Diagnosis: Heliotrope-like manifestation of adult-onset Still disease (AOSD). Diagnosis: Heliotrope-like manifestation of adult-onset Still disease (AOSD). Histopathologic analysis showed dilated vessels with a mild diffuse and perivascular infiltrate of mononuclear cells and neutrophils on hematoxylin-eosin staining, consistent with the patient's known AOSD. A diagnosis of a heliotrope-like manifestation of AOSD was given. The patient was treated with Vaseline (Unilever). Though her...
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Publisher
American Medical Association
Copyright
Copyright © 2012 American Medical Association. All Rights Reserved.
ISSN
0003-987X
eISSN
1538-3652
DOI
10.1001/archderm.148.8.947-f
Publisher site
See Article on Publisher Site

Abstract

Diagnosis: Heliotrope-like manifestation of adult-onset Still disease (AOSD). Diagnosis: Heliotrope-like manifestation of adult-onset Still disease (AOSD). Histopathologic analysis showed dilated vessels with a mild diffuse and perivascular infiltrate of mononuclear cells and neutrophils on hematoxylin-eosin staining, consistent with the patient's known AOSD. A diagnosis of a heliotrope-like manifestation of AOSD was given. The patient was treated with Vaseline (Unilever). Though her heliotrope eruption improved somewhat, it never remitted completely. She noted worsening of the heliotrope during a systemic flare (eg, arthralgias) of her AOSD. Diagnosis: Heliotrope-like manifestation of adult-onset Still disease (AOSD). Adult-onset Still disease is a rare, inflammatory, autoimmune disorder with limited discussion in the medical literature, consisting mainly of small-scale prospective studies, case reports, and retrospective studies. The diagnosis is one of exclusion, including consideration of neoplastic, infectious, and other autoimmune causes. The absence of serologic markers in this patient helped exclude other diagnoses such as dermatomyositis. Diagnostic criteria proposed by Yamaguchi et al1 allow physicians to diagnose Still disease after other diseases have been excluded if 5 criteria (more than 2 major criteria) are met. Major criteria include temperature greater than 39°C for more than 1 week; leukocytosis (white blood cell count >10 000/μL with >80% polymorphonuclear cells); typical skin eruption; and arthralgias lasting longer than 2 weeks. (To convert white blood cells to number of cells × 109/L, multiply by 0.001.) Prior to the onset of heliotrope, our patient demonstrated the more typical eruption of AOSD (an acral, erythematous, macular dermatitis that worsened with increasing arthralgia). Minor criteria include sore throat, lymph node enlargement, splenomegaly, liver dysfunction (elevated aspartate aminotransferase/alanine aminotransferase ratio), and negative findings for rheumatoid factor and antinuclear antibody. Recent dermatologic literature has reported numerous examples of atypical cutaneous presentation, including urticaria, angioedema, persistent plaques, linear pigmentation, vesiculopustules of the hands and feet, erythema chronicum migrans, and persistent generalized erythema.2-4 A search of the literature revealed only 1 case report of a heliotrope eruption in a patient with AOSD,5 which we can assume is secondary to AOSD for several reasons: (1) the eyelid erythema changed with immunosuppressant medication and disease activity (eg, arthralgias); (2) there was an absence of other causes, including dermatomyositis, as evidenced by laboratory values and physical findings; and (3) the pathology findings were the same as in our patient. Systemic treatment of AOSD includes anti-inflammatory agents, steroids, immunosuppressants, and biological agents, though no treatment has been proven more effective than another in treating skin eruptions.6 For chronic articular disease, disease-modifying antirheumatic drug (DMARD) therapy is generally more beneficial than systemic steroids. Biological agents are effective in steroid-and DMARD-resistant AOSD.6 Overall, a heliotrope eruption should be added to the broad spectrum of AOSD cutaneous findings. Early diagnosis of AOSD based on atypical presentations is essential to diagnose, treat, and prevent systemic complications of the disease. Return to Quiz Case. References 1. Yamaguchi M, Ohta A, Tsunematsu T, et al. Preliminary criteria for classification of adult Still's disease. J Rheumatol. 1992;19(3):424-4301578458PubMedGoogle Scholar 2. Affleck AG, Littlewood SM. Adult-onset Still's disease with atypical cutaneous features. J Eur Acad Dermatol Venereol. 2005;19(3):360-36315857467PubMedGoogle ScholarCrossref 3. Dauendorffer JN, Begon E, Petit A, Liote F, Dubertret L, Bachelez H. Adult-onset Still's disease revealed by facial edema. J Am Acad Dermatol. 2008;58(3):533-53518280370PubMedGoogle ScholarCrossref 4. Tomaru K, Nagai Y, Ohyama N, et al. Adult-onset Still's disease with prurigo pigmentosa-like skin eruption. J Dermatol. 2006;33(1):55-5816469087PubMedGoogle ScholarCrossref 5. Saito A, Sato Y, Miyata M, Nishimaki T, Kasukawa R. Two cases of adult Still's disease with atypical rash. Ryumachi. 1998;38(3):516-5229721560PubMedGoogle Scholar 6. Efthimiou P, Georgy S. Pathogenesis and management of adult-onset Still's disease. Semin Arthritis Rheum. 2006;36(3):144-15216949136PubMedGoogle ScholarCrossref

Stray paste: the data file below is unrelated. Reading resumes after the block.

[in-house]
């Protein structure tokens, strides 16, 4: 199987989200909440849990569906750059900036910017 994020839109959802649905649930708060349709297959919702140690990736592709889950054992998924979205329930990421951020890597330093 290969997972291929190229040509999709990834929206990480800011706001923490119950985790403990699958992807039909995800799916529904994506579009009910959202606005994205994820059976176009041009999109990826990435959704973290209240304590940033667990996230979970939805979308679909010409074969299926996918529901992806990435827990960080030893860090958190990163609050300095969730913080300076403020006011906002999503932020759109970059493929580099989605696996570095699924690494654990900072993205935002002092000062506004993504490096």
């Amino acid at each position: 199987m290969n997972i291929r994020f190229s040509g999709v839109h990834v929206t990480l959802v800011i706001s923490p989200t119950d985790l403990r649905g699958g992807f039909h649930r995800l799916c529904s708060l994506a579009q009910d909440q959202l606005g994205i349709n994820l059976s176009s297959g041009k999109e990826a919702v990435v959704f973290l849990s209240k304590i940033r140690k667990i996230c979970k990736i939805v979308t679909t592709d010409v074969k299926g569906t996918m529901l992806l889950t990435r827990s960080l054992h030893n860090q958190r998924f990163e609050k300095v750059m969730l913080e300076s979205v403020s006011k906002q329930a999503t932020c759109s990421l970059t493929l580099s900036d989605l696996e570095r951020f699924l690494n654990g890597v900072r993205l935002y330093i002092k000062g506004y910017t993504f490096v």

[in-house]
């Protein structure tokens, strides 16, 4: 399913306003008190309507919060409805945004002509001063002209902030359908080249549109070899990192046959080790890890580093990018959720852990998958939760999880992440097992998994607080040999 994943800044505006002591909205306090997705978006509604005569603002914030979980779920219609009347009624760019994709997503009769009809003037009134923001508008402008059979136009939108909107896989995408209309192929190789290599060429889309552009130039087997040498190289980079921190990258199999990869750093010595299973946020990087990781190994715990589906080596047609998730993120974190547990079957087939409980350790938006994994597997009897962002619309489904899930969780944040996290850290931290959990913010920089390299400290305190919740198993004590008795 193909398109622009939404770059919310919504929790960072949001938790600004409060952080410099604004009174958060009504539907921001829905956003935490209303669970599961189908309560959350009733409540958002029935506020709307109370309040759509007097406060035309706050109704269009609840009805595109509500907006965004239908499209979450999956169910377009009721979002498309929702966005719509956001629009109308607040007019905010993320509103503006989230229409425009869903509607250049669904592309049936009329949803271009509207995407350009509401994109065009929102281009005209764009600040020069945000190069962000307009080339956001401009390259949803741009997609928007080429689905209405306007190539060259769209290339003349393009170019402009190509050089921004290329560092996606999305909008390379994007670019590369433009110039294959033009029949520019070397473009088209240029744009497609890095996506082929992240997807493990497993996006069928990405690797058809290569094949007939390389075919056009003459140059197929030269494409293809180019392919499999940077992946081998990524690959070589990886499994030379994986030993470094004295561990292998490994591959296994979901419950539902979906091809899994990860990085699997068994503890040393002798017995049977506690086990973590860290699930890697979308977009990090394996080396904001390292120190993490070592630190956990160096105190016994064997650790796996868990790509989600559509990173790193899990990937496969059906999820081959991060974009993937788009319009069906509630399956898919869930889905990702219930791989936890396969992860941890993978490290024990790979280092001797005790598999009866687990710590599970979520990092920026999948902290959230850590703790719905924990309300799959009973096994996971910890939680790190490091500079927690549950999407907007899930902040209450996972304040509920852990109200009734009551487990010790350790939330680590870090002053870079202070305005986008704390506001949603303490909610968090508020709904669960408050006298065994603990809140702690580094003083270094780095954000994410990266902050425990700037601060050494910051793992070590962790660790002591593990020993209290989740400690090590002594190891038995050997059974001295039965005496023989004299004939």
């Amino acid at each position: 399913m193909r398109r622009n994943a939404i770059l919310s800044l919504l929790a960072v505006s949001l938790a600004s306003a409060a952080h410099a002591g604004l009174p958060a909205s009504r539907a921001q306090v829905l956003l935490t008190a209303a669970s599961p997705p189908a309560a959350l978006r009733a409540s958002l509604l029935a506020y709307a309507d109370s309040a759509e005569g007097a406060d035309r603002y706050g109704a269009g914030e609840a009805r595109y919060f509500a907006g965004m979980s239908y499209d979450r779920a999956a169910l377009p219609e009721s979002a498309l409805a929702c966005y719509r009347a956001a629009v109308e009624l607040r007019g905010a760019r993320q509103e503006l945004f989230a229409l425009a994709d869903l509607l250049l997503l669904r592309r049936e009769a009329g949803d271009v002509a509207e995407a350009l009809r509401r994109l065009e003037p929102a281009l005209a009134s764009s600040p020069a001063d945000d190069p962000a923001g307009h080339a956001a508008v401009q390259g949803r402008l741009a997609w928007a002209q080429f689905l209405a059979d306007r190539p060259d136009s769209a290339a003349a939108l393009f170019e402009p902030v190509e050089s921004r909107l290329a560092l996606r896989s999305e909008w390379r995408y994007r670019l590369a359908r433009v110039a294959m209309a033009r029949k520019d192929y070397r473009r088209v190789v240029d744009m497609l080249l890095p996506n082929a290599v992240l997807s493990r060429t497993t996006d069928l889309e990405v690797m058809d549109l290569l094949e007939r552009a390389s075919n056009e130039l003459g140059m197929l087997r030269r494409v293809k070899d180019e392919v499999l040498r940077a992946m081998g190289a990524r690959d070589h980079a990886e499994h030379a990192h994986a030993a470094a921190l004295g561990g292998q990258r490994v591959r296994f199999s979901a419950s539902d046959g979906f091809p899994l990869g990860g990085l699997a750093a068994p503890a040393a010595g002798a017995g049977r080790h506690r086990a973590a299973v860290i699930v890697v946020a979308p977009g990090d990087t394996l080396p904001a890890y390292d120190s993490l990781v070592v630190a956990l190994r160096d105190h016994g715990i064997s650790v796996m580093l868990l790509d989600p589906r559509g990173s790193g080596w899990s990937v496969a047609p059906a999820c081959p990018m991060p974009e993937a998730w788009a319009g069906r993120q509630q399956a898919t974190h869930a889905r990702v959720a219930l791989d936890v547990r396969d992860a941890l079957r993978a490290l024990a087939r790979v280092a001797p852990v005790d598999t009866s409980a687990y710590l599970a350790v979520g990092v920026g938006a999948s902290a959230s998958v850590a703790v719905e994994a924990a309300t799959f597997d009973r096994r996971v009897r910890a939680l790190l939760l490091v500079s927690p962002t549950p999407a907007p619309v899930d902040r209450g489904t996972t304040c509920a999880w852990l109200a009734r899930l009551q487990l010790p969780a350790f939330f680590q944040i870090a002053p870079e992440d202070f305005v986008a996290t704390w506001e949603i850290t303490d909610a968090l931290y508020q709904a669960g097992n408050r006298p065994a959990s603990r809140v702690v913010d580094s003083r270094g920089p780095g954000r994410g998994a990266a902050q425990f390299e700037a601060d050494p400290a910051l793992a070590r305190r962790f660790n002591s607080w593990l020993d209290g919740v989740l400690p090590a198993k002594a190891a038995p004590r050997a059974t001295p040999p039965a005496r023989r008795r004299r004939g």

Journal

Archives of DermatologyAmerican Medical Association

Published: Aug 1, 2012

Keywords: adult onset still's disease,eyelid,abnormal color

References